Secondary sources

5. Journal articles

Journal articles provide a topical discussion of legal issues, cases and legislative developments. While journal articles can provide more in-depth coverage of an issue than either a legal encyclopaedia or dictionary, it is important to keep in mind that they may not always reflect current law.

Your lecturers may require you to use information from academic journal articles that are peer reviewed. Peer review (also known as refereeing) is a process where other scholars in the same field (peers) evaluate the quality of a research paper before it's published. The aim is to ensure that the work is rigorous, coherent, and based on sound research. Watch Peer Review Articles (YouTube, 1m51s)

Interpreting journal citations

The example below will help you identify the parts of a journal citation. The annotated screenshot below will indicate where on the page you can find the elements of the following citation:

David Hamer, 'Keating v Morris: Leck v Morris: Politics and Procedure in the ‘Dr Death’ Inquiry’ (2006) 25(10) University of Queensland Law Journal 131.

  • Author/s: David Hamer
  • Article title: 'Keating v Morris: Leck v Morris: Politics and Procedure in the "Dr Death" Inquiry’
  • Year of publication: 2006
  • Volume and issue number: 25(10) (if the volume and issue numbers are not apparent on the article itself, check the spine of the print book or the online record)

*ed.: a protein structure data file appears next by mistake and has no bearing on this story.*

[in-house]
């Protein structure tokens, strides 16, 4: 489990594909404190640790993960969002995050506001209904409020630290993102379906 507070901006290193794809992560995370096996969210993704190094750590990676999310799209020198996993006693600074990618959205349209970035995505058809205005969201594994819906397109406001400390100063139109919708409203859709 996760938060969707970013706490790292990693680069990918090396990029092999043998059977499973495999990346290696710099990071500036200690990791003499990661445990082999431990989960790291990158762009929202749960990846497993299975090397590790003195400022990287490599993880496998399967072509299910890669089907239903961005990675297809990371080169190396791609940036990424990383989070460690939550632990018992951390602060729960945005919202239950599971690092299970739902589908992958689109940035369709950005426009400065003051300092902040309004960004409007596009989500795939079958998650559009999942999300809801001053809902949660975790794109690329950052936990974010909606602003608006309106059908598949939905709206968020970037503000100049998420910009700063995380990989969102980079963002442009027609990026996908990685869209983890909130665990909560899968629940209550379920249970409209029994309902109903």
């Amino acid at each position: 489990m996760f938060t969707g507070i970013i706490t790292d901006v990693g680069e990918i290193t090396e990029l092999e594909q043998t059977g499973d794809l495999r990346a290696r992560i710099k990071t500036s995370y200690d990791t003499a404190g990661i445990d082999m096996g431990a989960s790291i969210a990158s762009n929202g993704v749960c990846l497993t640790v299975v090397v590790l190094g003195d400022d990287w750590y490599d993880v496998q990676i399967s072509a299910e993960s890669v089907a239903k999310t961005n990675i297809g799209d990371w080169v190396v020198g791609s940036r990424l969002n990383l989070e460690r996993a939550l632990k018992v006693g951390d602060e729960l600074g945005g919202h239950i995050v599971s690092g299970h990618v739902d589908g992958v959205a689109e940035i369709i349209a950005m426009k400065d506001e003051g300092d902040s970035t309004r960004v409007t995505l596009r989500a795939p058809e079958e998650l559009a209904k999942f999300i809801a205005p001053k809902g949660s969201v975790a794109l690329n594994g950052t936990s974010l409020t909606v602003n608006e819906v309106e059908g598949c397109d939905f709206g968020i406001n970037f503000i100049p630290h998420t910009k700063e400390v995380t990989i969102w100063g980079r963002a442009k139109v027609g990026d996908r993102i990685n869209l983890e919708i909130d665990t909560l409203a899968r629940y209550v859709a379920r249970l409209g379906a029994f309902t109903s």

• Journal title: University of Queensland Law Journal
  • Commencing page number: 131

Locating journal articles by citation

If you have the citation of the journal article you are looking for, you may be able to locate it by searching for the article title or by journal title.

For example, for the citation Graeme Coss, 'Provocation, Law Reform and the Medea Syndrome' (2004) 28 Criminal Law Journal 133:

  1. Go to Library Search
  2. Enter the article title as a phrase search — "Provocation, Law Reform and the Medea Syndrome"  
  3. Verify that the result is the correct Journal, author, year, volume, page number etc
  4. Click on the title to access or locate the article.

Alternatively, use Library Search to find the journal title. This will help you verify:

  1. whether the library holds the journal
  2. if it is published online or in print
  3. which database holds the journal
  4. which volumes/years are held.

 Watch Finding the full-text of a particular journal article (YouTube, 2m56s)

 

Find the article by Stelios Tofaris and published in the Cambridge Law Journal on 'Duty of Care in Negligence: A Return to Orthodoxy?' using Library Search. What page does this article commence on?
    Check your answer